Thursday, February 21, 2013

Malcolm X travels to Britain, 1965

As a British person living in America I often find it hard to relate to many of the discussions in class. One that I felt particularly hard to engage with was a conversation regarding the significance of the local American area and how politics and individuals utilised this within the Civil Rights Movement.

Studying Malcolm X has changed this. In 1965 X travelled to the little known town in the West Midlands called Smethwick. His international responsibility to stop racism “by any means necessary” brought him to this unspectacular area to prevent the re-election of Conservative MP Peter Griffith. Just nine days before his assassination, it was one of X’s final acts. 

As a Labour supporter, I have always been fiercely critical of the Conservative Party in England. However they are not as bad as they once were. The 1960s had to content with politicians such as Enoch Powell who infamously stated in his 1968 Rivers of Blood speech:

“I seem to see 'the River Tiber foaming with much blood'. That tragic and intractable phenomenon which we watch with horror on the other side of the Atlantic but which there is interwoven with the history and existence of the States itself, is coming upon us here by our own volition and our own neglect.”  

These inherently racist views were apparent at the time of the 1964 general election in Smethwick, with Conservatives chanting “if you want a nigger for your neighbour, vote Liberal or Labour”. Although not segregated by law, X noted the comparisons between this area and not only the Southern US but also Nazi Germany. He claimed that he had “heard they are being treated as the Jews under Hitler”.

The footage recorded by the BBC was perhaps the last footage recorded of X.

                Malcolm X’s trip the UK makes me feel numerous things. It makes me feel ashamed that similar views were being politically justified in the country of my birth. However the fact that X viewed a small town in the West Midlands as significant enough to put on the map in the context of the struggle for worldwide black equality makes me feel proud. What also gives me hope, although X did not live to see it, is that in 1966 the racist Griffith lost the election and was replaced by a Labour candidate. 

                To mark the anniversary of his assassination, the BBC has posted an article about the visit and how its legacy is still remembered by residents to this day:

Also if anybody is interested here is the Rivers of Blood speech in full. I know it’s not American history but I think it gives an interesting international insight into how extremism affected British politics in the 1960s. The text is ironically printed by the UK’s most conservative paper, The Daily Telegraph.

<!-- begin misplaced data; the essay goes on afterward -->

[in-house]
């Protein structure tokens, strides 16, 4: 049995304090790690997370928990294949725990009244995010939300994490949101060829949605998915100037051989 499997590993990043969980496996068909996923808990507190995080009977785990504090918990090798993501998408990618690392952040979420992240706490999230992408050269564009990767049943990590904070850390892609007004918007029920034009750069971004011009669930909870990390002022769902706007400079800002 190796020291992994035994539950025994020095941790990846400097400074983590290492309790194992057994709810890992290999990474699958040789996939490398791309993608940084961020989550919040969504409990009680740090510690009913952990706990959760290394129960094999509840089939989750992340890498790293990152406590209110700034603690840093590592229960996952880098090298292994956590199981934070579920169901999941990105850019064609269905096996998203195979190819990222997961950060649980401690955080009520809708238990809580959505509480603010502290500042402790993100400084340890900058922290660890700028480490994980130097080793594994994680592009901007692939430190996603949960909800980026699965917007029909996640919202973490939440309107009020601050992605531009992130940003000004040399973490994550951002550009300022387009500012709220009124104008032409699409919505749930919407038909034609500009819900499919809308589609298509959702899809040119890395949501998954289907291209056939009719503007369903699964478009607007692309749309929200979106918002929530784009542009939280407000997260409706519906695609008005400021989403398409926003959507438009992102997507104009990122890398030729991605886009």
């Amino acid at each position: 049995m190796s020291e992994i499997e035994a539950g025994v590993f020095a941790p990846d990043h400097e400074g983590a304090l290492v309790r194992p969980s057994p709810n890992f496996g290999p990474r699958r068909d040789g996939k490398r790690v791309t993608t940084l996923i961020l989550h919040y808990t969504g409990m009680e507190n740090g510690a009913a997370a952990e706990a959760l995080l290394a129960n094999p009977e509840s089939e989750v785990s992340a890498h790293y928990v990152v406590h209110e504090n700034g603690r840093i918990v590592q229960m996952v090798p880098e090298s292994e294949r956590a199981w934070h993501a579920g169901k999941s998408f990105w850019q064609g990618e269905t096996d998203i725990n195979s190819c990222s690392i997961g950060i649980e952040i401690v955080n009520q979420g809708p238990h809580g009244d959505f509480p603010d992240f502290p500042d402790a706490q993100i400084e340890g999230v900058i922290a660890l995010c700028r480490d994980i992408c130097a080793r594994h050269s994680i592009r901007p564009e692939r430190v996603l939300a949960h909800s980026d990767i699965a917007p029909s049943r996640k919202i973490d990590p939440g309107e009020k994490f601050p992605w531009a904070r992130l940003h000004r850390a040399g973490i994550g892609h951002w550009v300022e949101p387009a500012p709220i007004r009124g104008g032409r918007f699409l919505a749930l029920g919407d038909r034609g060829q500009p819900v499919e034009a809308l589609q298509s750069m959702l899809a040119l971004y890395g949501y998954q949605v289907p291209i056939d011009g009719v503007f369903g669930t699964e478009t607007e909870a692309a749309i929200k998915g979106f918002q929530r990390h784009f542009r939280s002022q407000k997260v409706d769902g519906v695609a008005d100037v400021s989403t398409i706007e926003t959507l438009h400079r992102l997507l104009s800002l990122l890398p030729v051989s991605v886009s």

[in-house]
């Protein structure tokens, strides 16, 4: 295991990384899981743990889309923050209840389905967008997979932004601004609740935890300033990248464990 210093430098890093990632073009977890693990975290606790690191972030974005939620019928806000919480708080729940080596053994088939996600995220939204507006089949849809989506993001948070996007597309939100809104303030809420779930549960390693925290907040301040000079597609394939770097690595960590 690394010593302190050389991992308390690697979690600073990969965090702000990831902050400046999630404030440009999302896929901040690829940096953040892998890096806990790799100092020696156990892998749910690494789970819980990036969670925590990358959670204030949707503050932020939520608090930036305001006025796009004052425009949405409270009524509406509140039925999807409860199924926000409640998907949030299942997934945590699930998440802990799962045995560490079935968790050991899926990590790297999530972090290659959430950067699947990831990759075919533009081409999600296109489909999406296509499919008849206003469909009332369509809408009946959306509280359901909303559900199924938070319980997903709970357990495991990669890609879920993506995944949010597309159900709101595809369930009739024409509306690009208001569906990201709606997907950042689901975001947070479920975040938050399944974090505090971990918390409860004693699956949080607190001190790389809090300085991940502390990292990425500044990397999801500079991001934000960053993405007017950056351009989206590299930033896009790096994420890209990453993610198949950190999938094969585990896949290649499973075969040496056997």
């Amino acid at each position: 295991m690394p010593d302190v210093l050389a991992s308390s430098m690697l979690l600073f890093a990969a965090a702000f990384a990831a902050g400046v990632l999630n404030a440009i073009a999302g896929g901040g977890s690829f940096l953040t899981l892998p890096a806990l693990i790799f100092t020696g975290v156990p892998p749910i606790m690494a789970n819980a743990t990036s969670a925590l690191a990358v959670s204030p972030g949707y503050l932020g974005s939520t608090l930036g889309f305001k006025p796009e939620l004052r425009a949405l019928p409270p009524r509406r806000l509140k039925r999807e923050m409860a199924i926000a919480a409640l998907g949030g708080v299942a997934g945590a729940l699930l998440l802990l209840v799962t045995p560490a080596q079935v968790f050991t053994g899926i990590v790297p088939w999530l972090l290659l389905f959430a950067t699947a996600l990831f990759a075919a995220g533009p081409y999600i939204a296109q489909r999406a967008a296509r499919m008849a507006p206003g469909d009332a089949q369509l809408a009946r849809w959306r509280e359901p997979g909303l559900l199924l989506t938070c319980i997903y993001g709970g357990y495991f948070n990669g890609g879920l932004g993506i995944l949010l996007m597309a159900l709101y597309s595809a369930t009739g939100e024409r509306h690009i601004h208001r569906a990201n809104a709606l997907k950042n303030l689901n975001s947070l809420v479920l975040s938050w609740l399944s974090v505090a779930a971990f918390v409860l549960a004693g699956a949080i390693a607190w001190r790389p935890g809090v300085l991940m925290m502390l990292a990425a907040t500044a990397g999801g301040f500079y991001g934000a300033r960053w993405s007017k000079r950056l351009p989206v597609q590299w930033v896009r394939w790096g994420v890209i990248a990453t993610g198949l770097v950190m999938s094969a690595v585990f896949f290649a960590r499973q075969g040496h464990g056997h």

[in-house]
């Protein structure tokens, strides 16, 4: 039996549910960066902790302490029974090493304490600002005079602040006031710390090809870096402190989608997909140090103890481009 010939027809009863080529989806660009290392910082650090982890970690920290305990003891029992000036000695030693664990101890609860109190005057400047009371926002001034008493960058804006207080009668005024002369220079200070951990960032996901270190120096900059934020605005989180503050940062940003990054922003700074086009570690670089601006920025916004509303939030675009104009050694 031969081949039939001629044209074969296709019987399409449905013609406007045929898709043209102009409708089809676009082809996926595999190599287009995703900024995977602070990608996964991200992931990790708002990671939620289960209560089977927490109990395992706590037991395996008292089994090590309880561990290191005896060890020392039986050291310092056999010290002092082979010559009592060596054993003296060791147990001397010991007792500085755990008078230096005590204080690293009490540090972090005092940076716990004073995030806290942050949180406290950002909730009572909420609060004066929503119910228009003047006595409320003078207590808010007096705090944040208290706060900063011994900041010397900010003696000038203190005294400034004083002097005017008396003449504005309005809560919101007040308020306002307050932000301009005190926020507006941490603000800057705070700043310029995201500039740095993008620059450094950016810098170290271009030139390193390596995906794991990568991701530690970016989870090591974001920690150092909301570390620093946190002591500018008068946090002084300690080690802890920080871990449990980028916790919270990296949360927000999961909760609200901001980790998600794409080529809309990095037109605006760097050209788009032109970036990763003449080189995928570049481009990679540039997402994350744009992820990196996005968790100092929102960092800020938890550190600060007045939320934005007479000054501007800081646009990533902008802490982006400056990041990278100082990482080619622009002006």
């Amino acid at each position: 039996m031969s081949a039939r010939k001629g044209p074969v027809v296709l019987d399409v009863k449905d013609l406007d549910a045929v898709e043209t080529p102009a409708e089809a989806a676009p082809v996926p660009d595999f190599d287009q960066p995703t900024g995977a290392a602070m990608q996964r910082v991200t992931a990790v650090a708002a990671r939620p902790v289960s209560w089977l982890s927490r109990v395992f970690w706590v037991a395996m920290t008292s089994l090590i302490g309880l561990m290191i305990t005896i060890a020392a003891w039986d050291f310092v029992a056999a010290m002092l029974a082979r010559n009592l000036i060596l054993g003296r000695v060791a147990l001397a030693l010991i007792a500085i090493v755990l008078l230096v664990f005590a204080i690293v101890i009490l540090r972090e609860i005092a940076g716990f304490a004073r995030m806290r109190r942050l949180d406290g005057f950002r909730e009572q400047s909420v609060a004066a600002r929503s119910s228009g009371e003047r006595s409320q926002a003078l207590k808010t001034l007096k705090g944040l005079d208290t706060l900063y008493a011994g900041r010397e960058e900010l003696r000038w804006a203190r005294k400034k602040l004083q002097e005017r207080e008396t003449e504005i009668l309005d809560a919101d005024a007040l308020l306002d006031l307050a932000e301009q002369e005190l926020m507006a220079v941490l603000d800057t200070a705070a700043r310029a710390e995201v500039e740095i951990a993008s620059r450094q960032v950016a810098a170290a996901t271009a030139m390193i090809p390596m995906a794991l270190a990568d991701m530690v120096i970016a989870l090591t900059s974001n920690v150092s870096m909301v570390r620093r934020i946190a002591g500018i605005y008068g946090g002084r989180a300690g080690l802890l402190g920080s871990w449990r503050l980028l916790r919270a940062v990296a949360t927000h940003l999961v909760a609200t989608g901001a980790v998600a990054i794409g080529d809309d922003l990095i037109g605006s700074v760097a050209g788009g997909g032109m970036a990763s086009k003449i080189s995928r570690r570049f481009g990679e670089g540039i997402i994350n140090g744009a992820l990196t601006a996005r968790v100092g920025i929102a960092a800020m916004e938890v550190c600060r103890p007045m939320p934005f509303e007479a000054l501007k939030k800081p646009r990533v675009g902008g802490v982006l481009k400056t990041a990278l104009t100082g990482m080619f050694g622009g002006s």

To see further what X was up against, check out the video below. All visions of England being quaint and whimsical are pretty much crushed by this video, I'm afraid. It's definitely worth a watch.

1 comment:

  1. Dear Scarlet,

    Thank you for sharing this archival footage. It is amazing to think of Malcolm in this context, and really enriches our understanding of his work as an advocate for people facing discrimination around the world, as well as for his own belief in the power of unity. On a very basic level, it strikes me that we can examine Powell's speech as an example of the kind of conservative fear of immigration that we have heard espoused quite frequently in the U.S. during the 2000's.

    I wonder how it might change or affect our understanding of Malcolm to think of him as an international figure in the year prior to his death. He traveled to Egypt in 1959 as Elijah Muhammad's emissary to the Nasser administration. Nasser's government invited Muhammad to travel to Egypt and to make the hajj, but did not go because, according to Marable, "he encountered some difficulties from the U.S. government regarding overseas travel" (165). Thus, Malcolm was sent. In his application for a passport it is clear that he also intended to visit the UK on that trip as well as Germany, Italy, Greece, Lebanon, Turkey, Saudi Arabia, and Sudan (166). Malcolm did ultimately make it to Saudi Arabia on this journey in 1959, and through this experience realized, again according to Marable, that the Black Freedom Movement must include an international perspective.

    As Langston Hughes, Richard Wright, and James Baldwin each experienced and wrote about following their travels to Paris, race and racism are often nationally contingent, bound by certain borders and histories. However, Malcolm realized that international solidarity could help promote awareness of and support for reform abroad as well as the promotion of the rejection of U.S. imperialism.


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